Prime Minister Jacinda Ardern has indicated a move away from the traffic light system. Photo / Alex Burton
A further 11 people have died in New Zealand with Covid-19, the Ministry of Health reported today.
There were also 1709 new cases in the community – of these, 176 were reported as reinfections.
Over the past seven days there have been 760 new cases at the border.
On Friday, the ministry reported 1800 new cases in the community, 10 deaths and 269 people in hospital with the virus.
The death toll of those confirmed as attributable to Covid-19 increased to 1910 and the daily rolling average of deaths was six.
The ministry recently updated the way they deliver Covid updates, bringing daily 1pm statements to a halt.
The updates are now only available from Monday to Friday, and limited details are provided over the weekend – in particular, the figures of those in hospital are not provided.
On Friday, the weekly rolling average of new infections dipped under 2000 for the first time since the Omicron outbreak started in February, moving from 2855 the previous Friday to 1948.
This comes as Prime Minister Jacinda Ardern announced last week that after living with the traffic light system for nearly a year, it was time to look at whether current settings were still “fit for purpose”.
It comes as the country sees seven-day rolling averages of new infections tumble by 1000 cases a week and hospitalisations fall by 100 a week.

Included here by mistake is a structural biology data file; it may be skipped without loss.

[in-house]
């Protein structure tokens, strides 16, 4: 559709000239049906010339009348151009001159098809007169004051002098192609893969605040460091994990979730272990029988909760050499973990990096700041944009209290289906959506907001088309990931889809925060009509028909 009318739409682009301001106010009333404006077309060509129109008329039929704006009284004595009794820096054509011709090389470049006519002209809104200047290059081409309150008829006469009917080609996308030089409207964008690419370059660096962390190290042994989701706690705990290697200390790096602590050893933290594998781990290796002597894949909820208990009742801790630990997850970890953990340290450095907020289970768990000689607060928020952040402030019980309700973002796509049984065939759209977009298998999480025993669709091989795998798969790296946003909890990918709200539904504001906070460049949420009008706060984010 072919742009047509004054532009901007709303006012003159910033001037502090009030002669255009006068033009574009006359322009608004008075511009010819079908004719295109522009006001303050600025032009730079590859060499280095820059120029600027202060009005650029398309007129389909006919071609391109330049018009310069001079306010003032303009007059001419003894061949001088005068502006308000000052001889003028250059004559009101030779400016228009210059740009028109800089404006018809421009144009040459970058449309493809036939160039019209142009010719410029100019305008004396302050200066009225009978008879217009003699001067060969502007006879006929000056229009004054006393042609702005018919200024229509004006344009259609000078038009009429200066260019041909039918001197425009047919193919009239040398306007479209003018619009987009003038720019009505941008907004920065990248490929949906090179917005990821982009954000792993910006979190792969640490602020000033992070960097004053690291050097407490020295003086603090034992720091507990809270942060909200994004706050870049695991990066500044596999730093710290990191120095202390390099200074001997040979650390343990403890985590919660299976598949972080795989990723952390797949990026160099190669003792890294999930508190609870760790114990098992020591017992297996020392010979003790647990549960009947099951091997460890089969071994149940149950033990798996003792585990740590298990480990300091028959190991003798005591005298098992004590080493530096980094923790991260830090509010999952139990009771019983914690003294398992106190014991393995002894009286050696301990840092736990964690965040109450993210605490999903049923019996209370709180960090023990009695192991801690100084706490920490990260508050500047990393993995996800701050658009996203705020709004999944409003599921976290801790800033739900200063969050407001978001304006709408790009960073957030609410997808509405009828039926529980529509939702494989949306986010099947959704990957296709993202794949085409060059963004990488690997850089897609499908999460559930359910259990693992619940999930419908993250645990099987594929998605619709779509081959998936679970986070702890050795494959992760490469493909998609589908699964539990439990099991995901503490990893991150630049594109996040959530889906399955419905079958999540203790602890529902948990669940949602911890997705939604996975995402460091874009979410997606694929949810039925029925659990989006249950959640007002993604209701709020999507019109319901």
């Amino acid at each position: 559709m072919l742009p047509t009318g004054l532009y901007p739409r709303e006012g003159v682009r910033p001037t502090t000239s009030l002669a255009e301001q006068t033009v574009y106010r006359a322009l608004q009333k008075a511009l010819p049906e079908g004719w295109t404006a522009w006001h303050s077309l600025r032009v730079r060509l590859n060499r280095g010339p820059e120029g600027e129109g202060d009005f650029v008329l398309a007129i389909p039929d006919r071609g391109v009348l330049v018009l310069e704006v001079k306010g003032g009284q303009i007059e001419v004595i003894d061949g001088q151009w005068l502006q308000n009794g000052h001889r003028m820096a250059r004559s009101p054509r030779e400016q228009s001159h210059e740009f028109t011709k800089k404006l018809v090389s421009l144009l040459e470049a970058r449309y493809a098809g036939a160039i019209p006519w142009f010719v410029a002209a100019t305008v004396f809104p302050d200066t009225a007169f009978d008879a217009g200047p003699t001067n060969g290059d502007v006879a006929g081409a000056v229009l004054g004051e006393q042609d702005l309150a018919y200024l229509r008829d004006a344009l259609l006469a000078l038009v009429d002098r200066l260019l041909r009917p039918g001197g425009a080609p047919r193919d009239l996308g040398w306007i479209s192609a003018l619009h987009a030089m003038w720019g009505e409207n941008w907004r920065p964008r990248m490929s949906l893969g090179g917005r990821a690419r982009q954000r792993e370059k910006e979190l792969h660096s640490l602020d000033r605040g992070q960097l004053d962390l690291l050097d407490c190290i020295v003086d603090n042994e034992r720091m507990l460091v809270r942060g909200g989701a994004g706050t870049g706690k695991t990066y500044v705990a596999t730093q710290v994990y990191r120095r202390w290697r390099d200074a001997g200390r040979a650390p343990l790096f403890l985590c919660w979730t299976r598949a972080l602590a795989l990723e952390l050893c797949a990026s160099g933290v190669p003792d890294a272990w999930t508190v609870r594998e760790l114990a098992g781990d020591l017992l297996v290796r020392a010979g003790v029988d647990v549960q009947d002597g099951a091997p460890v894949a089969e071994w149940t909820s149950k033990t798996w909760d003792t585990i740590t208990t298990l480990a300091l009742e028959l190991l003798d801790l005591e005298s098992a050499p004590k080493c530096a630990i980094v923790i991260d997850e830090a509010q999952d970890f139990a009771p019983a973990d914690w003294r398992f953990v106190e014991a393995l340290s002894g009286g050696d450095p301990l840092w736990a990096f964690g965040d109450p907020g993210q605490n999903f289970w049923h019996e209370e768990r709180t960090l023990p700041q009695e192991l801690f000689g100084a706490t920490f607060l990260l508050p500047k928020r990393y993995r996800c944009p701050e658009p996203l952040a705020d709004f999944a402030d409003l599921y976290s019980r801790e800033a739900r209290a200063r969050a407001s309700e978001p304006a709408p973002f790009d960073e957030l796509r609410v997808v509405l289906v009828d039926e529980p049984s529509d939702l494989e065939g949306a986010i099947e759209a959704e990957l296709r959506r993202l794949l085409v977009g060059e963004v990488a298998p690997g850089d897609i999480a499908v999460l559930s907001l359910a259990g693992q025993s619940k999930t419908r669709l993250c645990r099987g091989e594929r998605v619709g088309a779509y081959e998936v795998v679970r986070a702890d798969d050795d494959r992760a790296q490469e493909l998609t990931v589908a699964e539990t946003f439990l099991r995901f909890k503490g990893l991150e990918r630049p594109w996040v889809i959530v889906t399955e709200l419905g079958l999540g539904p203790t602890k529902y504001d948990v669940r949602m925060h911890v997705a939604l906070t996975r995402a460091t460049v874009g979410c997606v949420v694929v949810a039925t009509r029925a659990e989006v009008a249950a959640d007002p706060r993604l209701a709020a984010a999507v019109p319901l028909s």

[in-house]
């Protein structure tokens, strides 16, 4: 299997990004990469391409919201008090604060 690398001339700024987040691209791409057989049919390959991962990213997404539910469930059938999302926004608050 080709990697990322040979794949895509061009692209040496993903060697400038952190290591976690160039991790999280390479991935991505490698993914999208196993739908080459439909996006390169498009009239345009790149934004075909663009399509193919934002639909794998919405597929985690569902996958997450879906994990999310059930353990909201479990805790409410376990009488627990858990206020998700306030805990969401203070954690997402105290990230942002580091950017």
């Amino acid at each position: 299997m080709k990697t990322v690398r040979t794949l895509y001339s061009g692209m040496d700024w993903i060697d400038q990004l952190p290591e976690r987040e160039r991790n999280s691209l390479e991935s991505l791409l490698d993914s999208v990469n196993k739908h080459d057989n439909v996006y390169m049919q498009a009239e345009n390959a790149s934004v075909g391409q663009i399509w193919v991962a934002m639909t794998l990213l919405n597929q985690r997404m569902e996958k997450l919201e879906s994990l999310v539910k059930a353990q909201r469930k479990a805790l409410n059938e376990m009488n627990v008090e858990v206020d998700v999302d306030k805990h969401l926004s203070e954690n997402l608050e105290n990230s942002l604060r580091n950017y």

Ardern said the Government was not just looking at a review of the traffic light system but at “broader settings more generally”.
“We have a regular process of looking at what our current case numbers are.
“We’ve been living with the traffic light system for upwards to a year now – now is the time for us to look at whether all those settings are fit for purpose. We include masks in that,” Ardern said.
The settings would be reviewed in light of the changing seasons modifying the risk profile of the pandemic.
“As we come out of winter we will be looking at whether those settings are fit for purpose now,” she said.
It was revealed also disability providers had been emailed for feedback on possible changes to mask mandates.
Health providers have voiced their concerns about the impact of the proposed changes, and that rushed consultation could lead to the voices of disabled people not being properly heard.
An email sent to disability support providers by the Ministry of Disabled People this week asked for feedback within 24 hours on a proposal to “significantly narrow” where masks had to be worn.
The requirement for visitors to wear a mask would only extend to primary care, urgent care, hospitals, aged residential care, and disability-related residential care.
Other health services such as dentists, physiotherapists, optometrists, audiologists, counselling, home-based care and clinical psychologists would become exempt.